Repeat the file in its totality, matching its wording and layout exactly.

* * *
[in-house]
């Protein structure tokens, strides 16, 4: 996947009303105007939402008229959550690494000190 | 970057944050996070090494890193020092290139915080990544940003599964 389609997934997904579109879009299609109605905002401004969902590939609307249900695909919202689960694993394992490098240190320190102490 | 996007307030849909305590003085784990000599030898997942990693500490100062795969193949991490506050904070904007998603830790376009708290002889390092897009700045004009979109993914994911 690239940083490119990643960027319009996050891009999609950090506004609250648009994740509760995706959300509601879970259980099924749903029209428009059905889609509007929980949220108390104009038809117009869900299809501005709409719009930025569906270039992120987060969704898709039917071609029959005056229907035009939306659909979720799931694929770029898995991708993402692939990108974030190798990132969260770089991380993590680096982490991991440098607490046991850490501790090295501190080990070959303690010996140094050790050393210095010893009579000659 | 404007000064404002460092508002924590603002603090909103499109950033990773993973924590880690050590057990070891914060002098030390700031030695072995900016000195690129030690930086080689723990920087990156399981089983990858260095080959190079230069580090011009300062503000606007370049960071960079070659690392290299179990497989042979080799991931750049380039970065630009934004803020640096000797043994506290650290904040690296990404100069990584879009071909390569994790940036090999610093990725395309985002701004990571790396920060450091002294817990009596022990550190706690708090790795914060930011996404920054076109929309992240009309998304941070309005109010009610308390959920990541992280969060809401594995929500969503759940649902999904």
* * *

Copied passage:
[in-house]
């Protein structure tokens, strides 16, 4: 996947009303105007939402008229959550690494000190 | 970057944050996070090494890193020092290139915080990544940003599964 389609997934997904579109879009299609109605905002401004969902590939609307249900695909919202689960694993394992490098240190320190102490 | 996007307030849909305590003085784990000599030898997942990693500490100062795969193949991490506050904070904007998603830790376009708290002889390092897009700045004009979109993914994911 690239940083490119990643960027319009996050891009999609950090506004609250648009994740509760995706959300509601879970259980099924749903029209428009059905889609509007929980949220108390104009038809117009869900299809501005709409719009930025569906270039992120987060969704898709039917071609029959005056229907035009939306659909979720799931694929770029898995991708993402692939990108974030190798990132969260770089991380993590680096982490991991440098607490046991850490501790090295501190080990070959303690010996140094050790050393210095010893009579000659 | 404007000064404002460092508002924590603002603090909103499109950033990773993973924590880690050590057990070891914060002098030390700031030695072995900016000195690129030690930086080689723990920087990156399981089983990858260095080959190079230069580090011009300062503000606007370049960071960079070659690392290299179990497989042979080799991931750049380039970065630009934004803020640096000797043994506290650290904040690296990404100069990584879009071909390569994790940036090999610093990725395309985002701004990571790396920060450091002294817990009596022990550190706690708090790795914060930011996404920054076109929309992240009309998304941070309005109010009610308390959920990541992280969060809401594995929500969503759940649902999904």